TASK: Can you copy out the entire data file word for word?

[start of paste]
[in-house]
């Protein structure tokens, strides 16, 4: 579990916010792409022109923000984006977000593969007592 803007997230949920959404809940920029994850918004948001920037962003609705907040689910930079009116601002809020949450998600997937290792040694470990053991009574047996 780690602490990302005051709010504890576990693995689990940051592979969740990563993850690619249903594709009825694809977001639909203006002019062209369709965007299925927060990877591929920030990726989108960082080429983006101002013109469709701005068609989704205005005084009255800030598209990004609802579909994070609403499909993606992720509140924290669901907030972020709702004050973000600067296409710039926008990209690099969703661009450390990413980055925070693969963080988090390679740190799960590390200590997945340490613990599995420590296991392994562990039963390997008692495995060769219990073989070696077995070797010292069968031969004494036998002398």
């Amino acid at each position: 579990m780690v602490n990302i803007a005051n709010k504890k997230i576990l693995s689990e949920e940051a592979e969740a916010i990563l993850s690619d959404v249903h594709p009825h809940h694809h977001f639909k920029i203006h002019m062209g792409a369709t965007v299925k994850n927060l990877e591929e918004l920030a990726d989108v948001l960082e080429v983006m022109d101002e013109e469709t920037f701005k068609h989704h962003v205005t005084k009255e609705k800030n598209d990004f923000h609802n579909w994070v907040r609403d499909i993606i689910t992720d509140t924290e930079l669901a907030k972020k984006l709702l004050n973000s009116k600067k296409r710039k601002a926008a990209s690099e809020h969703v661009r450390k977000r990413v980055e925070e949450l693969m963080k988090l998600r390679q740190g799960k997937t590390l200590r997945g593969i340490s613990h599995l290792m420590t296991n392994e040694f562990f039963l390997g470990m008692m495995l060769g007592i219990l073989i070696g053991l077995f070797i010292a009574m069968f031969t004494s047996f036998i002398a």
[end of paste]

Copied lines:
[in-house]
């Protein structure tokens, strides 16, 4: 579990916010792409022109923000984006977000593969007592 803007997230949920959404809940920029994850918004948001920037962003609705907040689910930079009116601002809020949450998600997937290792040694470990053991009574047996 780690602490990302005051709010504890576990693995689990940051592979969740990563993850690619249903594709009825694809977001639909203006002019062209369709965007299925927060990877591929920030990726989108960082080429983006101002013109469709701005068609989704205005005084009255800030598209990004609802579909994070609403499909993606992720509140924290669901907030972020709702004050973000600067296409710039926008990209690099969703661009450390990413980055925070693969963080988090390679740190799960590390200590997945340490613990599995420590296991392994562990039963390997008692495995060769219990073989070696077995070797010292069968031969004494036998002398």
């Amino acid at each position: 579990m780690v602490n990302i803007a005051n709010k504890k997230i576990l693995s689990e949920e940051a592979e969740a916010i990563l993850s690619d959404v249903h594709p009825h809940h694809h977001f639909k920029i203006h002019m062209g792409a369709t965007v299925k994850n927060l990877e591929e918004l920030a990726d989108v948001l960082e080429v983006m022109d101002e013109e469709t920037f701005k068609h989704h962003v205005t005084k009255e609705k800030n598209d990004f923000h609802n579909w994070v907040r609403d499909i993606i689910t992720d509140t924290e930079l669901a907030k972020k984006l709702l004050n973000s009116k600067k296409r710039k601002a926008a990209s690099e809020h969703v661009r450390k977000r990413v980055e925070e949450l693969m963080k988090l998600r390679q740190g799960k997937t590390l200590r997945g593969i340490s613990h599995l290792m420590t296991n392994e040694f562990f039963l390997g470990m008692m495995l060769g007592i219990l073989i070696g053991l077995f070797i010292a009574m069968f031969t004494s047996f036998i002398a």